Gluten Free Trend: Part 1

By Richard Walker, Vice-President, Bellissimo Foods

“Gluten Free” foods are gaining in popularity and we think they are here to stay.  Unlike other recent trends, such as low carb, the “Gluten Free” trend seems to be gaining some pretty serious followers, giving it significant staying power.  In this article we’ll discuss what gluten is, what products contain gluten, and what types of diners want gluten-free.

What is Gluten?  Gluten is an elastic protein contained in wheat, barley, rye and related grains.  When these select grains are mixed together to make dough, gluten is what gives the mixture structure.  These proteins are the reason cakes rises and how you can stretch pizza dough thin and still have it come out chewy.  The higher the protein in the flour, the more elastic the dough will be and the chewier the finished product.  This difference in protein in these flours accounts for the differences in the texture and appearance between cake and pizza crust.

Products That Contain Gluten:  Some products that contain gluten are fairly obvious.  Anything that contains or is made from wheat, barley, rye, and related grains like spelt, durum, semolina, trticale, and kamut contain gluten.  Flour is the most obvious.  Remember, flour by itself is as an ingredient is wheat flour, even if it doesn’t say wheat.  The list of other possible ingredients that may contain gluten is extensive as many food and beverage products contain what is termed to be hidden gluten.  Common products that contain gluten are beer, many types of alcoholic spirits, couscous, farina, and malt (and malt products like vinegar).  Other ingredients that may contain gluten include  many starches, colorings, flavorings, soy sauce, caramel color, broths, gums, nondairy creamy, and even vitamins.  They may not contain gluten, but it is possible that they may be manufactured from a product that contains gluten, but doesn’t appear on the label.  For these products, the only way to know for sure is to ask your distributor.  For a more comprehensive list, go to the following link on Celiac.com:  http://www.Celiac.com/articles/182/1/Unsafe-Gluten-Free-Food-List-Unsafe-Ingredients/Page1.html

Gluten Free Consumers:  There are two groups of consumers that choose to eat a gluten-free diet.  One group has some form of gluten intolerance and the other group has made a dietary choice to be gluten-free.  It is estimated that up to 6% of the population may have some form of gluten intolerance.  Gluten intolerance falls into three groups: Celiac Disease, Wheat Allergies, and Gluten Sensitivity.

Celiac Disease:  Celiac Disease is not an allergy, though some of the symptoms may be similar to allergies.  For people with Celiac Disease, the consumption of gluten causes an autoimmune reaction with many potential health risks that are progressive and permanent.  Increased risk of cancer is among the long term effects.  This is why people with Celiac Disease avoid any food that contains gluten and may not dine at or consume food from any restaurant that doesn’t have Gluten Free Certification.  As much as 1% of the population may have Celiac Disease and it is more common among people of Northern European descent.  For more information about obtaining a Gluten Free Certification, visit the Gluten Free Certification Organization at www.gfco.org.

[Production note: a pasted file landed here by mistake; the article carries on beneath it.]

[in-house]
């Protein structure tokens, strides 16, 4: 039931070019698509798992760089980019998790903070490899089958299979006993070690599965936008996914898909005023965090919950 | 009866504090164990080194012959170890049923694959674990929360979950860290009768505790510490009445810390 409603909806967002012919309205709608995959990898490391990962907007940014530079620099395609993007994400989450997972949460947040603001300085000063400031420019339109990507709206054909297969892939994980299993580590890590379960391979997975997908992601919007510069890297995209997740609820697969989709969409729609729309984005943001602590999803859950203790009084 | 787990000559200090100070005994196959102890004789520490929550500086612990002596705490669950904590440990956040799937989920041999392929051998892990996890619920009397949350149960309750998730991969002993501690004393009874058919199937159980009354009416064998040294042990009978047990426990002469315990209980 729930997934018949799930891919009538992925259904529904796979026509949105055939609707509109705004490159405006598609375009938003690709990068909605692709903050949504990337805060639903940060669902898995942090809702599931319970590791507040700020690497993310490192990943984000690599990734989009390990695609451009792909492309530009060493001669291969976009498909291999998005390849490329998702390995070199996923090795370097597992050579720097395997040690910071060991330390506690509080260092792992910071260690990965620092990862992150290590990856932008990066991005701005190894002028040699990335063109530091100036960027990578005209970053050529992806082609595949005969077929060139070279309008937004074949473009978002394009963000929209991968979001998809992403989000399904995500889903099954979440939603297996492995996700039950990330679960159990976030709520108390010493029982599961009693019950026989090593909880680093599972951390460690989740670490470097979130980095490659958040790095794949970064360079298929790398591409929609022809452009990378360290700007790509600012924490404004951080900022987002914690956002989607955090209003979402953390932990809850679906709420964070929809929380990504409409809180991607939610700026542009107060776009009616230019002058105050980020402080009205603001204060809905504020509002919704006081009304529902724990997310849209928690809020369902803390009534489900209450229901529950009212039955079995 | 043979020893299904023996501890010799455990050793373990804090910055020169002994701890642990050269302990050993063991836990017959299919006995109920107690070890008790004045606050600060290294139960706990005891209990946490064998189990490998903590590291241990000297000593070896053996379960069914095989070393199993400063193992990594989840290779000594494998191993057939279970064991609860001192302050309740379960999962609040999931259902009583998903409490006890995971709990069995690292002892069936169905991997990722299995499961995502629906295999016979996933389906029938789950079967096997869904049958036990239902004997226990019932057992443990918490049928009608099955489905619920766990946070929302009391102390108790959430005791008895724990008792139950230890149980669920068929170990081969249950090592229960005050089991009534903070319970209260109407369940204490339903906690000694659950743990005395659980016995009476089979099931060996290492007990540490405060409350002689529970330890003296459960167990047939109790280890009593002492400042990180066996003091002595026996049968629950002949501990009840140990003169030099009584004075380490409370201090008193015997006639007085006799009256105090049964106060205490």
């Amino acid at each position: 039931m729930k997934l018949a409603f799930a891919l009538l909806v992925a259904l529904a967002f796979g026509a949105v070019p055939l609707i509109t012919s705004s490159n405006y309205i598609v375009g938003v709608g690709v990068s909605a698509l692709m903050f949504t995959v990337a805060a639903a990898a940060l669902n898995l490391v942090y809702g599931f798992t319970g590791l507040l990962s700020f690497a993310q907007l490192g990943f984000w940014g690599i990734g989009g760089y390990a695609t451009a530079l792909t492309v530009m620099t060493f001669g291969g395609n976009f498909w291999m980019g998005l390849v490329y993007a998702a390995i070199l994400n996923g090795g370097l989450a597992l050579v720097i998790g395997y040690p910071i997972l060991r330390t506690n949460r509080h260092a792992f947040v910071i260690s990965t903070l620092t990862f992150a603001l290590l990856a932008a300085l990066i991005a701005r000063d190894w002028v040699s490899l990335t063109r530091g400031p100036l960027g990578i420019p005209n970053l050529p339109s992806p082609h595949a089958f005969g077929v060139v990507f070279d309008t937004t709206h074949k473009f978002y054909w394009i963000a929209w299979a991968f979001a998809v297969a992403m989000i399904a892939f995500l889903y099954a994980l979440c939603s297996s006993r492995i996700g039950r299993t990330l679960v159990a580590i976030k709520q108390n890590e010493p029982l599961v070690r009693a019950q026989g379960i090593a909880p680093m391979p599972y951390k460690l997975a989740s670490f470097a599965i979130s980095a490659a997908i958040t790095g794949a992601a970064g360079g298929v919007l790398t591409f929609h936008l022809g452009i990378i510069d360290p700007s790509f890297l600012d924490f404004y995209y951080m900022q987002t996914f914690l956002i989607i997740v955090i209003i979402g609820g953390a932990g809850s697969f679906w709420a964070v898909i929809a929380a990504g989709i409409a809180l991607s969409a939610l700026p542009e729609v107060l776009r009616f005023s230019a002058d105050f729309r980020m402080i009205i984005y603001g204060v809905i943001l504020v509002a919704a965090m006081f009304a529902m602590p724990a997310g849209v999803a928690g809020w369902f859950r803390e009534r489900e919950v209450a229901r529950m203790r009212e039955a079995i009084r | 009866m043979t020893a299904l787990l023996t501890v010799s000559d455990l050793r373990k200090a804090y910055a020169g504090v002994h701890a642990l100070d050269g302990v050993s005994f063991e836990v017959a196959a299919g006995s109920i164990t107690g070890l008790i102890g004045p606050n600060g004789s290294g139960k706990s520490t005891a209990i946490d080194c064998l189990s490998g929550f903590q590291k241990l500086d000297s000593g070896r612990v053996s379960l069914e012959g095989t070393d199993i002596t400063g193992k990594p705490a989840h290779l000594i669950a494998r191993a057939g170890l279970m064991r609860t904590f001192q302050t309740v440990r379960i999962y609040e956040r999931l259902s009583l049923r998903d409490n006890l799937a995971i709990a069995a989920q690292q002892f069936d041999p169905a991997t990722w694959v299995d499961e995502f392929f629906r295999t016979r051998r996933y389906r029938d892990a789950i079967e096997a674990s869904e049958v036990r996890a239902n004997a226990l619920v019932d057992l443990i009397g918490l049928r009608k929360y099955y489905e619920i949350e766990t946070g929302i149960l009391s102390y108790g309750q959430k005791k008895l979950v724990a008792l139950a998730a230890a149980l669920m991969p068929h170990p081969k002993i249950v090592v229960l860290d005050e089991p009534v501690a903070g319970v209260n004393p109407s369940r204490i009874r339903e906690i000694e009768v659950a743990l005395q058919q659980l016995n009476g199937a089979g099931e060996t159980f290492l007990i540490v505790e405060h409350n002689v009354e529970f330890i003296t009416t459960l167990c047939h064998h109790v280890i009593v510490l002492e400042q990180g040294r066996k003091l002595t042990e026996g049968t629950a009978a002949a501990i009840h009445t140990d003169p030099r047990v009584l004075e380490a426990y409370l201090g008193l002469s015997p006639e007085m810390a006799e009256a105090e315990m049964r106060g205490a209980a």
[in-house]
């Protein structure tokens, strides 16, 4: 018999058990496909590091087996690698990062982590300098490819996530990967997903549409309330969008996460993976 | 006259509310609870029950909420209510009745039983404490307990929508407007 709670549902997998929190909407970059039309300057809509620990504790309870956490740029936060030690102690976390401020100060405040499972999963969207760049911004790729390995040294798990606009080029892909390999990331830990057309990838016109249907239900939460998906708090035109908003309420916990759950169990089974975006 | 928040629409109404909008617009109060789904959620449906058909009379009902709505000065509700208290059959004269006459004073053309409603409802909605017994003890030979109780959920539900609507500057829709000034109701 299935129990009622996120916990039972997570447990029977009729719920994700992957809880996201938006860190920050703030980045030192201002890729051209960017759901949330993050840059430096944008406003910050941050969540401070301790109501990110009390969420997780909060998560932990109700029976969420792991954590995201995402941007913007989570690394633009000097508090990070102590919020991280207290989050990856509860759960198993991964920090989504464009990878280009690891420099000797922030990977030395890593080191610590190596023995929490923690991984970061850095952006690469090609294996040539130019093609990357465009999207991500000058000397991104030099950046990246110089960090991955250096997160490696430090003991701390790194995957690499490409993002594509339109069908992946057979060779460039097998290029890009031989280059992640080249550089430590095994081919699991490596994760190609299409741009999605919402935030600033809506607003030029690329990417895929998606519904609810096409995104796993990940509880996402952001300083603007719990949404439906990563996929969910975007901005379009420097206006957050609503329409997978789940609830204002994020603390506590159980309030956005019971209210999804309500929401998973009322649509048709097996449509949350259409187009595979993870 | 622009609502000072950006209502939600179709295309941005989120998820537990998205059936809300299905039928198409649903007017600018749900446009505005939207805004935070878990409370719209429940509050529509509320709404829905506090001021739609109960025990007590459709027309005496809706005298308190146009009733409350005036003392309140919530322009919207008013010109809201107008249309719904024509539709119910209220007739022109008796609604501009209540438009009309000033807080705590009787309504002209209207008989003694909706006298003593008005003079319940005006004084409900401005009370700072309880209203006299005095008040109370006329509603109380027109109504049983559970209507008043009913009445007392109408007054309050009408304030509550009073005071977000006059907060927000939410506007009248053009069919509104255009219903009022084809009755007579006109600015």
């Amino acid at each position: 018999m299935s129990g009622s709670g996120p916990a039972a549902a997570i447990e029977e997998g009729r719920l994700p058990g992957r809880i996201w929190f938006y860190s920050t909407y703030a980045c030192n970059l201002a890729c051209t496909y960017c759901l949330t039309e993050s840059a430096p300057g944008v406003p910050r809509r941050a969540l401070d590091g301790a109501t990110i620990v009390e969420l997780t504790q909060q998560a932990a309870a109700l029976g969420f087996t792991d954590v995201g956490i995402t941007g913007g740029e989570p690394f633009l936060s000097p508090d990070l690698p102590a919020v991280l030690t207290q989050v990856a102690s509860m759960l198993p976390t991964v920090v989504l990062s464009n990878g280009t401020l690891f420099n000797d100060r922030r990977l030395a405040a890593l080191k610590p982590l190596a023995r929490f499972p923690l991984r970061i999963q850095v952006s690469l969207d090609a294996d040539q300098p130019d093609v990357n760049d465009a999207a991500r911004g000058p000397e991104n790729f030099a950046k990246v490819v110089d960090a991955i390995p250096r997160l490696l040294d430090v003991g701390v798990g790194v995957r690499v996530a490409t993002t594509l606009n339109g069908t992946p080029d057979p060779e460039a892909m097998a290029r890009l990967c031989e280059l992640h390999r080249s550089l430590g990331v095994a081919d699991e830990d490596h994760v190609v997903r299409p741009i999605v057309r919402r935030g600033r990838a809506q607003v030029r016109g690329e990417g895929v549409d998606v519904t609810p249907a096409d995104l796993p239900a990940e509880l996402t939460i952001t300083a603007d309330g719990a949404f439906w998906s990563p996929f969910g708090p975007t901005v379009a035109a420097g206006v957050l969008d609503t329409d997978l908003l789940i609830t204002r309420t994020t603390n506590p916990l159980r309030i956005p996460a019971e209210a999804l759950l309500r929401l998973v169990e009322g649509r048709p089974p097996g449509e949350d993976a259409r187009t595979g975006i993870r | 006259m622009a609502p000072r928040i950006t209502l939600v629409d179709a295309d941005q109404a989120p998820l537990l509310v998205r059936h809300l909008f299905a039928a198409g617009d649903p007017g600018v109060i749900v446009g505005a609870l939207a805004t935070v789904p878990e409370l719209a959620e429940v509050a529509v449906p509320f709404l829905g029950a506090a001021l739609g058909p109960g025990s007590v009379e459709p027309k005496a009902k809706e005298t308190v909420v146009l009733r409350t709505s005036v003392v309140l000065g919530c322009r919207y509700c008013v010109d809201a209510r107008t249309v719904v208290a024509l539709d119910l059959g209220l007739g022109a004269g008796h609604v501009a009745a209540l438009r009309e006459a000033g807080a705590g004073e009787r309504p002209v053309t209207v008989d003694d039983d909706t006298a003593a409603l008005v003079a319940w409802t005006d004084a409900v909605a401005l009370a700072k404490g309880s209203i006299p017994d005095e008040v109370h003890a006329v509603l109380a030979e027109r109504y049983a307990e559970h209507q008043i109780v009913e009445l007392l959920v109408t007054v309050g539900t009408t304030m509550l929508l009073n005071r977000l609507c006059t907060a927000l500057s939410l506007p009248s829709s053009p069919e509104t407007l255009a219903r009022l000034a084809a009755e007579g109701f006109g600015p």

Wheat Allergies:  There are people who suffer from wheat allergies.  They have typical allergic reactions to wheat products.  Unlike Celiac Disease, people with wheat allergies may be able to consume other grains like barley or rye with no ill effects.  When they stop consuming wheat and have treatment, the symptoms go away with no permanent damage.

Gluten Sensitivity:  Persons that can’t be diagnosed with either Celiac Disease or Wheat Allergies may have gluten sensitivity.  Some of the symptoms may be similar to Celiac Disease or Wheat Allergy, but generally once the afflicted stops consuming gluten, a full recovery can be expected with no permanent damage.

Dietary Choice:  There are people who make a personal choice about the consumption of gluten (similar to vegetarians).  There may be no known personal health risks, but they choose gluten-free as part of their diet.  Many who do make this choice report that they “feel better” and have fewer gastro-intestinal problems.

Call your Delco Foods Sales Representative if you have any questions about stocked gluten-free items or would like assistance creating gluten-free menu items.

To read Part 2 in our series on The Gluten Free Trend – click here.

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